Here's an oddity -- Grand Central Murder is a P.I. film based on the 1939 not-so-hard-boiled, not so P.I. novel of the same name by Sue MacVeigh, adapted by one of the shining lights of the hard-boiled Black Mask school, Paul Cain, under his screenwriter alias of Peter Ruric.
The story kicks off with a convict who escapes from his police escorts at New York's Grand Central Station. When his old girlfriend, Mida King, a golddigging actress, is found murdered at the same station, the cops round up a motley group of suspects including the convict, several of the victim's other old boyfriends, some of their jealous girlfriends, and ROCKY CUSTER, a private eye already on the case, and his wife and assistant Sue.
But if you were thinking, judging by its pedigree, that this would be a dark, terse, hard-boiled psychological slab of noiritude, think again. This is a breeezy screwball romp, a rollercoaster ride of snapper patter and freewheeling detective work.
Sue MacVeigh (actually Elizabeth Custer Nearing) was a regular contributor to Street & Smith's Detective Weekly. She wrote four books featuring the intrepid Captain Andy MacVeigh and his wife, "a combination of the Thin Man and 'had-I-but-known' breathless school, according to B film historian Don Miller. When Ruric wrote the screenplay, he changed the central role from a railroad detective to a "Park Avenue private dick" and made his long-suffering wife, Sue, his assistant. Captain MacVeigh became Inspecor Gunther, Rocky's soda-slurping foil/straight man.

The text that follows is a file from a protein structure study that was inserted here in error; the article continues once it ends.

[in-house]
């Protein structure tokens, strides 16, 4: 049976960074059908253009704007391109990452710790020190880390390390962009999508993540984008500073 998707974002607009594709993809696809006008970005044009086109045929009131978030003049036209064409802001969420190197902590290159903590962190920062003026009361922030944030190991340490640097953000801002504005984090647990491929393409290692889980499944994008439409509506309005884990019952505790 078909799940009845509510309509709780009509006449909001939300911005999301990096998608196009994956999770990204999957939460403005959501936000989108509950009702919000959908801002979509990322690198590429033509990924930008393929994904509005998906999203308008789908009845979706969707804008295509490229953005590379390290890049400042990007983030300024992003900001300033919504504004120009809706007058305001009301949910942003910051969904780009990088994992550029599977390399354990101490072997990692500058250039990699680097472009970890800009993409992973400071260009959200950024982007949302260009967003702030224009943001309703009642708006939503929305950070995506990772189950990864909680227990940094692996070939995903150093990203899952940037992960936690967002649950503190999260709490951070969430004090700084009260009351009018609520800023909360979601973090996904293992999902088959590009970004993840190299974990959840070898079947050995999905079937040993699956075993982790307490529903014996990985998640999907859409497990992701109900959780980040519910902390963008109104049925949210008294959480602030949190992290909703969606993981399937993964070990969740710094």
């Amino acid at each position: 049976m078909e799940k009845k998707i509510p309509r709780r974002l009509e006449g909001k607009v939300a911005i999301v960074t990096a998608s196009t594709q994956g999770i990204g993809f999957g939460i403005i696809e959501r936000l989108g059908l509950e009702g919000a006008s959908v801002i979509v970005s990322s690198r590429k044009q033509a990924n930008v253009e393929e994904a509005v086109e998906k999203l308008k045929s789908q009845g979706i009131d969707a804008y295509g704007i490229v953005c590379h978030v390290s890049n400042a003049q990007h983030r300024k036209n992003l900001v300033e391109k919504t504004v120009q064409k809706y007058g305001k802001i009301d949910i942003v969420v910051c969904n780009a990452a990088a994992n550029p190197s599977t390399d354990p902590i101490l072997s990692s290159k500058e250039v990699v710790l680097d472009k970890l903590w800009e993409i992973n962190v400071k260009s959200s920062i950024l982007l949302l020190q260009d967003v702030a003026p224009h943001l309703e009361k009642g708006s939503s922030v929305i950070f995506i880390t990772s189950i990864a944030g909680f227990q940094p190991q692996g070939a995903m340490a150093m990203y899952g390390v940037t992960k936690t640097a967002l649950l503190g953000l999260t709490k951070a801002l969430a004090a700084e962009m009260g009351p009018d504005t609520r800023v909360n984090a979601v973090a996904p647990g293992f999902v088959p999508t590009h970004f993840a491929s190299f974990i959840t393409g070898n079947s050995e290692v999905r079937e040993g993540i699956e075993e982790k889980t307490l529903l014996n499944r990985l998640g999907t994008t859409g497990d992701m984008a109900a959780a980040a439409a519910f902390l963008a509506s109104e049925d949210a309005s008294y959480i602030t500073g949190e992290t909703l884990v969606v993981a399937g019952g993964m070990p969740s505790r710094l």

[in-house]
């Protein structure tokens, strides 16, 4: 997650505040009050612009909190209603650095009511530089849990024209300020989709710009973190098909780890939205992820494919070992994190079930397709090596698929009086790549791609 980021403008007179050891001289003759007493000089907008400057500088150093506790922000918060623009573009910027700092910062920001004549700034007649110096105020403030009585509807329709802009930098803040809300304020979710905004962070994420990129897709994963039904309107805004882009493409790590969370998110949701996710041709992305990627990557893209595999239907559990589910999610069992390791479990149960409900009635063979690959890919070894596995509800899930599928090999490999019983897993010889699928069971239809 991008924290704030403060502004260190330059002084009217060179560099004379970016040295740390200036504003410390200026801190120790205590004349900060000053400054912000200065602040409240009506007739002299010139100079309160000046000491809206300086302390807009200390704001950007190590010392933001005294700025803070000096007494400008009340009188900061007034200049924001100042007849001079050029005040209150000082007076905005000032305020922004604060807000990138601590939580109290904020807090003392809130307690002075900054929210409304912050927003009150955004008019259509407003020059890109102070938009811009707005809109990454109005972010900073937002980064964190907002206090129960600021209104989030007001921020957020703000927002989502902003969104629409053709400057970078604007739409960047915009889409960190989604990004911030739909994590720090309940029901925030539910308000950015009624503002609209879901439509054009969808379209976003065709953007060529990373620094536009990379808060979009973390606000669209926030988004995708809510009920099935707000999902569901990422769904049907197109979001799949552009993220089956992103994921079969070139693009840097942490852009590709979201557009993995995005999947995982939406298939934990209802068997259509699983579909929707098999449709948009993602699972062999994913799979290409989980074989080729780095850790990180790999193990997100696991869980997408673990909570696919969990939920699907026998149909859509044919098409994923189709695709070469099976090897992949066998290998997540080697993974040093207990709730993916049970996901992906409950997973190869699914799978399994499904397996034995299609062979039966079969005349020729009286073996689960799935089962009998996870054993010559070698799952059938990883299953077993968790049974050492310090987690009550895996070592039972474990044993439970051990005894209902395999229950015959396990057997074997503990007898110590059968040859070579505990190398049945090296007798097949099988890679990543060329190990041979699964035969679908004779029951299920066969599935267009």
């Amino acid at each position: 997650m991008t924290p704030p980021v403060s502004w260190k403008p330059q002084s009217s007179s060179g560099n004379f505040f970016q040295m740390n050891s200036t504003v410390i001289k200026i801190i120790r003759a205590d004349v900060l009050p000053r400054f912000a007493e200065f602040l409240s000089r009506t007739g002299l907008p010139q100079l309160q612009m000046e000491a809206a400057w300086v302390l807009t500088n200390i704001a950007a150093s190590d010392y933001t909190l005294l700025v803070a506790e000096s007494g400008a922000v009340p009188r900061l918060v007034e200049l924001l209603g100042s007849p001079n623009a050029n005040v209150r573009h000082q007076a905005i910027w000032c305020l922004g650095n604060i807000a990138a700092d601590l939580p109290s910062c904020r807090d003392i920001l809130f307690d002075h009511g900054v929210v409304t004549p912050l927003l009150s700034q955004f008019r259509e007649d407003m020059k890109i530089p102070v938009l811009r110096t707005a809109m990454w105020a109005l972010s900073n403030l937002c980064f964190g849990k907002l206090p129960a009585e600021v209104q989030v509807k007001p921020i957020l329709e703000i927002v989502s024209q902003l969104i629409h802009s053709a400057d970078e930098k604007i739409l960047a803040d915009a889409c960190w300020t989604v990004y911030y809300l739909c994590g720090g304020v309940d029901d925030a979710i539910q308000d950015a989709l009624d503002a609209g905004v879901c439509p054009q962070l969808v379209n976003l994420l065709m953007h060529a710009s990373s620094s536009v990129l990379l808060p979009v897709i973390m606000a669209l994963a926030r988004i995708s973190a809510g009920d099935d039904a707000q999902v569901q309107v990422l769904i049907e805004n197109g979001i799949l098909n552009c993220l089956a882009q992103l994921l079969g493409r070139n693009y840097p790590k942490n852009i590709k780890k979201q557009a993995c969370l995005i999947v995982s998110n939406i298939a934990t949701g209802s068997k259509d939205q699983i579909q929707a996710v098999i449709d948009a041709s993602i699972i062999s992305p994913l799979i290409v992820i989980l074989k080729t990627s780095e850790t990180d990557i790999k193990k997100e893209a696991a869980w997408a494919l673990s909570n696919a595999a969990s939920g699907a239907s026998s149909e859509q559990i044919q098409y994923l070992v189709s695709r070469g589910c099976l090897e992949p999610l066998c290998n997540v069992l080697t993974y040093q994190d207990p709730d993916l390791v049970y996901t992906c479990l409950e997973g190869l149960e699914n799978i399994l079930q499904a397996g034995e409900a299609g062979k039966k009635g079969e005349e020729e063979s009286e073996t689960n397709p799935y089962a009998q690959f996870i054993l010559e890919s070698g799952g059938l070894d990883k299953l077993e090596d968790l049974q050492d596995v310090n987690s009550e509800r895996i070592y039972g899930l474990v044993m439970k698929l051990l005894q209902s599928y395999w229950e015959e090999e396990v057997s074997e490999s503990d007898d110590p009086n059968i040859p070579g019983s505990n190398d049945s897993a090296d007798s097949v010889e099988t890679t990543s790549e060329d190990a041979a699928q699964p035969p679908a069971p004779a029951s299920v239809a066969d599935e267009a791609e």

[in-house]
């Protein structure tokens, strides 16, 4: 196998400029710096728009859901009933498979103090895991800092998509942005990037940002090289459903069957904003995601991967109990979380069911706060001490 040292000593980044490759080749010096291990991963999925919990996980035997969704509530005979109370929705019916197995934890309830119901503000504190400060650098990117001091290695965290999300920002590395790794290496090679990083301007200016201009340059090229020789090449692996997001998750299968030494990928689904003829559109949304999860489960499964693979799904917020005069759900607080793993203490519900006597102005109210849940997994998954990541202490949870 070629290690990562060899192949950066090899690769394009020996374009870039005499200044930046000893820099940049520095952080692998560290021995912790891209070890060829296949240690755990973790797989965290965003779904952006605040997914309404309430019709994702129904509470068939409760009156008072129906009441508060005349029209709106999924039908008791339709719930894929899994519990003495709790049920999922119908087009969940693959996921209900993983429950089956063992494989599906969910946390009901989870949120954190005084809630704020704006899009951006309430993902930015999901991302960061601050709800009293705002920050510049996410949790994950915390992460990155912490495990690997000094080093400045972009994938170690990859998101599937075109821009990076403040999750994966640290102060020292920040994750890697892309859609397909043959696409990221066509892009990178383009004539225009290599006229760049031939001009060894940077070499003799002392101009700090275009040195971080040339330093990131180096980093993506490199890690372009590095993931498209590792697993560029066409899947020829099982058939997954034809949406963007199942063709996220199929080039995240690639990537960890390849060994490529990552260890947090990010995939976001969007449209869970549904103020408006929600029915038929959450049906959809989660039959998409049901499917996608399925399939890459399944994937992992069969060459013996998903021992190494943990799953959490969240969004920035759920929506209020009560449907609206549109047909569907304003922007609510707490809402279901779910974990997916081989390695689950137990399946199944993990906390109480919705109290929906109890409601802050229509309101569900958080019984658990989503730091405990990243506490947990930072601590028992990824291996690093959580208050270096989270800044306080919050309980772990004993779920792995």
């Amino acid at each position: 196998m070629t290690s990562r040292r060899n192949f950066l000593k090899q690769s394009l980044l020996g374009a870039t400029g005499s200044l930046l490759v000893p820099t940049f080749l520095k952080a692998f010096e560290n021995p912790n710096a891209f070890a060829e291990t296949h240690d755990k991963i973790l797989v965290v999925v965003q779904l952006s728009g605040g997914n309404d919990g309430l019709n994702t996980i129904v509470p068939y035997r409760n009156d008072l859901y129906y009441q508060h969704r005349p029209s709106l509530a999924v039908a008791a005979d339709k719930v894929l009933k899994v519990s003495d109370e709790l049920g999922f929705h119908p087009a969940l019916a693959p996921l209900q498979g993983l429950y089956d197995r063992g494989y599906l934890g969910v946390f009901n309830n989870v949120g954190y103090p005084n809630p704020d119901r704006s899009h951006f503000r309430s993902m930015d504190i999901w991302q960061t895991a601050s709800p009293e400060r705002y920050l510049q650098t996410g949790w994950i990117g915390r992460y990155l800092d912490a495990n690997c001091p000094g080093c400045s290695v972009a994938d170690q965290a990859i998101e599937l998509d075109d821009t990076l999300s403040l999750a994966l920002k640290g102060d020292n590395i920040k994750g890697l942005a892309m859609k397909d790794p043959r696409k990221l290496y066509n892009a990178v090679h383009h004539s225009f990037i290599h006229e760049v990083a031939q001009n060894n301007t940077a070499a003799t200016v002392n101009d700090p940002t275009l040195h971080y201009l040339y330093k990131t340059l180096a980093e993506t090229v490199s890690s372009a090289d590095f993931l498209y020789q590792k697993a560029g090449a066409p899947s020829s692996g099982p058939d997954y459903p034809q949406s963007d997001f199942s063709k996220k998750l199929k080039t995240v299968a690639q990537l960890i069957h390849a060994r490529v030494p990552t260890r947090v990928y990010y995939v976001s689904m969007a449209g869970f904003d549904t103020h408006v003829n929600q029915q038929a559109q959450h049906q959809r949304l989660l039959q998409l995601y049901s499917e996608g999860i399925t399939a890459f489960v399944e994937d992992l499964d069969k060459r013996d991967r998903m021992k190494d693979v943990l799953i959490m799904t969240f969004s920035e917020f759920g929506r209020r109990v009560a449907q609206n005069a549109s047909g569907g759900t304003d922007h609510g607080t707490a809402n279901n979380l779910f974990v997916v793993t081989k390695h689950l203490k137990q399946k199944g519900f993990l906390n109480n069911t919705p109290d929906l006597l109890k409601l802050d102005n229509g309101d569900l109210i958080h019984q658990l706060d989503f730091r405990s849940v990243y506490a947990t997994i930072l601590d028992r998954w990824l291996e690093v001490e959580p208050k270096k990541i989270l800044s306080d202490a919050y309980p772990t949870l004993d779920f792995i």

But it worked. It's a sheer joy to watch Van Heflin as motormouth Custer spinning out one wild theory after another while the increasingly bamboozled inspector totters closer and closer to losing it completely. The entire film plays out like an Agatha Christie denouement on helium as Rocky leads the entire troup of suspects, cops and witnesses from police station to Grand Central Station and even on to the private railroad car where Mida was murdered.
In his short literary career, Cain only wrote 17 short stories, all for Black Mask. Five of them were combined to make his one novel, Fast One, and seven of them were collected for his one collection, Seven Slayers. In that small but powerful body of work were even a few private eye tales, most notably two featuring Black. As George Ruric he worked as a production assistant and as Peter Ruric as a screenwriter in the thirties and forties, scripting Gambling Ship (allegedly "derived" from his one and only novel Fast One), The Black Cat, Affairs of a Gentleman, Dark Sands, Twelve Crowded Hours , The Night of January 16, Alias A Gentleman and Mademoiselle Fiji, as well as Grand Central Murder.
Respectfully submitted by Kevin Burton Smith.
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